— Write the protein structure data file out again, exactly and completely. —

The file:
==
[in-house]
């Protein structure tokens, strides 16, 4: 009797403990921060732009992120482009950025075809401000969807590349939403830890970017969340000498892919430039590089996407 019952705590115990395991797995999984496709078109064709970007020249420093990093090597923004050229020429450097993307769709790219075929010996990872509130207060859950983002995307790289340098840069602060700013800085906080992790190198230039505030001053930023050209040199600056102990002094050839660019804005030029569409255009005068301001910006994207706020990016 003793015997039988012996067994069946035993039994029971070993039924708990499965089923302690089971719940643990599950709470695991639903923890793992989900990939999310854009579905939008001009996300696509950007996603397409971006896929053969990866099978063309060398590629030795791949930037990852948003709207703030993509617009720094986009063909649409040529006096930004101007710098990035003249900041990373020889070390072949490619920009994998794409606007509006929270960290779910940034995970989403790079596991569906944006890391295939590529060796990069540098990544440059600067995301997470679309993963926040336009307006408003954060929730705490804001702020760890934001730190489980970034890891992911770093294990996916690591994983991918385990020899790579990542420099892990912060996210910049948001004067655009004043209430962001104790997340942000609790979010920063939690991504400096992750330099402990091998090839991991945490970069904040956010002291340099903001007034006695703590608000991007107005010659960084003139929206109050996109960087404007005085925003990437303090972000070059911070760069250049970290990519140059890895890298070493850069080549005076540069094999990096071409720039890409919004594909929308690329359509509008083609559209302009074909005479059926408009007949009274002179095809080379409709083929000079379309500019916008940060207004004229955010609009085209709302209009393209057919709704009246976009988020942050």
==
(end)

[in-house]
């Protein structure tokens, strides 16, 4: 009797403990921060732009992120482009950025075809401000969807590349939403830890970017969340000498892919430039590089996407 019952705590115990395991797995999984496709078109064709970007020249420093990093090597923004050229020429450097993307769709790219075929010996990872509130207060859950983002995307790289340098840069602060700013800085906080992790190198230039505030001053930023050209040199600056102990002094050839660019804005030029569409255009005068301001910006994207706020990016 003793015997039988012996067994069946035993039994029971070993039924708990499965089923302690089971719940643990599950709470695991639903923890793992989900990939999310854009579905939008001009996300696509950007996603397409971006896929053969990866099978063309060398590629030795791949930037990852948003709207703030993509617009720094986009063909649409040529006096930004101007710098990035003249900041990373020889070390072949490619920009994998794409606007509006929270960290779910940034995970989403790079596991569906944006890391295939590529060796990069540098990544440059600067995301997470679309993963926040336009307006408003954060929730705490804001702020760890934001730190489980970034890891992911770093294990996916690591994983991918385990020899790579990542420099892990912060996210910049948001004067655009004043209430962001104790997340942000609790979010920063939690991504400096992750330099402990091998090839991991945490970069904040956010002291340099903001007034006695703590608000991007107005010659960084003139929206109050996109960087404007005085925003990437303090972000070059911070760069250049970290990519140059890895890298070493850069080549005076540069094999990096071409720039890409919004594909929308690329359509509008083609559209302009074909005479059926408009007949009274002179095809080379409709083929000079379309500019916008940060207004004229955010609009085209709302209009393209057919709704009246976009988020942050």